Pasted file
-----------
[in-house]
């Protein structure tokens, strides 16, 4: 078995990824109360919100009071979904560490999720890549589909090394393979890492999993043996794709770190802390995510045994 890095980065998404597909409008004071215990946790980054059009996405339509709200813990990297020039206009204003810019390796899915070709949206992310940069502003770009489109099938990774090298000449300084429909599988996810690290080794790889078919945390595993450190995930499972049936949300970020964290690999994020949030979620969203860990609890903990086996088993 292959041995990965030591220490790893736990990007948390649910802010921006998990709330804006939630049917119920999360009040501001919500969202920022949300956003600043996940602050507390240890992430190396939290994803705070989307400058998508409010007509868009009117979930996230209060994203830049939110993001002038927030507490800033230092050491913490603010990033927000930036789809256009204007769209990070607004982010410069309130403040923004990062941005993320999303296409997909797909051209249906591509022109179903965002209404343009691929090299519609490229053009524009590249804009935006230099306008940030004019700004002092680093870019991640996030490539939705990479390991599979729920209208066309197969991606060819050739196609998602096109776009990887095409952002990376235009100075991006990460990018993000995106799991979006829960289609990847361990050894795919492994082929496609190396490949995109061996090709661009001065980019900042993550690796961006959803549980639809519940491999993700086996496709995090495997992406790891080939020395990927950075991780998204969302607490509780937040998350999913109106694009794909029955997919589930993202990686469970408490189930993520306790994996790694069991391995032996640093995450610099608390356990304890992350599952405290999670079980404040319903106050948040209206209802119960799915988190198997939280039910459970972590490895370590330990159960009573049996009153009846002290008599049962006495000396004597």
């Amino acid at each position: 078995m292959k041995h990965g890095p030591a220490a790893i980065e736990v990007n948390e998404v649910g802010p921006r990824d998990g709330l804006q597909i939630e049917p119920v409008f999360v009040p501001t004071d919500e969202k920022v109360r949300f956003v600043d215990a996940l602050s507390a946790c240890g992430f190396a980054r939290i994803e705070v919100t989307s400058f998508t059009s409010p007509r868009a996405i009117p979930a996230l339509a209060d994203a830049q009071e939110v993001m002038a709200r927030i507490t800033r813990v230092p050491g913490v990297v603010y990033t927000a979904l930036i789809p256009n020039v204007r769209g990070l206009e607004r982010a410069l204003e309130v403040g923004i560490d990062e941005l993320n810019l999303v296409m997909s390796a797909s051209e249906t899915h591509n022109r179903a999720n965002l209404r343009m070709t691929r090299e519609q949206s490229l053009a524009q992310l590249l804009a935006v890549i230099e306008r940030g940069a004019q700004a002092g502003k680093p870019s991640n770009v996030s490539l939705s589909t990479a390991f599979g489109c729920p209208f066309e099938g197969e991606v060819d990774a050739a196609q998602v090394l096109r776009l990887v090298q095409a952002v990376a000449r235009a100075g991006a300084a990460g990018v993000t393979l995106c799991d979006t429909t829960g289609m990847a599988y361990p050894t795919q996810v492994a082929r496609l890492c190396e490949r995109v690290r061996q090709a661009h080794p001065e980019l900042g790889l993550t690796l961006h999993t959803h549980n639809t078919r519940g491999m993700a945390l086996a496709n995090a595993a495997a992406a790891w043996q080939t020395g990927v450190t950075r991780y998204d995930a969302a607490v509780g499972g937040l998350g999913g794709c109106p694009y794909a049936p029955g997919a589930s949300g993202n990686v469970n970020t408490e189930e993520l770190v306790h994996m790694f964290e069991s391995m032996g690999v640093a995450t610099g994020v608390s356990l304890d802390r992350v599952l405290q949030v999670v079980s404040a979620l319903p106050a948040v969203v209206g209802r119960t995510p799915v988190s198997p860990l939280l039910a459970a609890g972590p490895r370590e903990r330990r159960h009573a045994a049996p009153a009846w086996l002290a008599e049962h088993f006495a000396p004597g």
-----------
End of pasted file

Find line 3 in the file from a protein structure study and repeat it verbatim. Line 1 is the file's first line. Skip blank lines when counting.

């Amino acid at each position: 078995m292959k041995h990965g890095p030591a220490a790893i980065e736990v990007n948390e998404v649910g802010p921006r990824d998990g709330l804006q597909i939630e049917p119920v409008f999360v009040p501001t004071d919500e969202k920022v109360r949300f956003v600043d215990a996940l602050s507390a946790c240890g992430f190396a980054r939290i994803e705070v919100t989307s400058f998508t059009s409010p007509r868009a996405i009117p979930a996230l339509a209060d994203a830049q009071e939110v993001m002038a709200r927030i507490t800033r813990v230092p050491g913490v990297v603010y990033t927000a979904l930036i789809p256009n020039v204007r769209g990070l206009e607004r982010a410069l204003e309130v403040g923004i560490d990062e941005l993320n810019l999303v296409m997909s390796a797909s051209e249906t899915h591509n022109r179903a999720n965002l209404r343009m070709t691929r090299e519609q949206s490229l053009a524009q992310l590249l804009a935006v890549i230099e306008r940030g940069a004019q700004a002092g502003k680093p870019s991640n770009v996030s490539l939705s589909t990479a390991f599979g489109c729920p209208f066309e099938g197969e991606v060819d990774a050739a196609q998602v090394l096109r776009l990887v090298q095409a952002v990376a000449r235009a100075g991006a300084a990460g990018v993000t393979l995106c799991d979006t429909t829960g289609m990847a599988y361990p050894t795919q996810v492994a082929r496609l890492c190396e490949r995109v690290r061996q090709a661009h080794p001065e980019l900042g790889l993550t690796l961006h999993t959803h549980n639809t078919r519940g491999m993700a945390l086996a496709n995090a595993a495997a992406a790891w043996q080939t020395g990927v450190t950075r991780y998204d995930a969302a607490v509780g499972g937040l998350g999913g794709c109106p694009y794909a049936p029955g997919a589930s949300g993202n990686v469970n970020t408490e189930e993520l770190v306790h994996m790694f964290e069991s391995m032996g690999v640093a995450t610099g994020v608390s356990l304890d802390r992350v599952l405290q949030v999670v079980s404040a979620l319903p106050a948040v969203v209206g209802r119960t995510p799915v988190s198997p860990l939280l039910a459970a609890g972590p490895r370590e903990r330990r159960h009573a045994a049996p009153a009846w086996l002290a008599e049962h088993f006495a000396p004597g």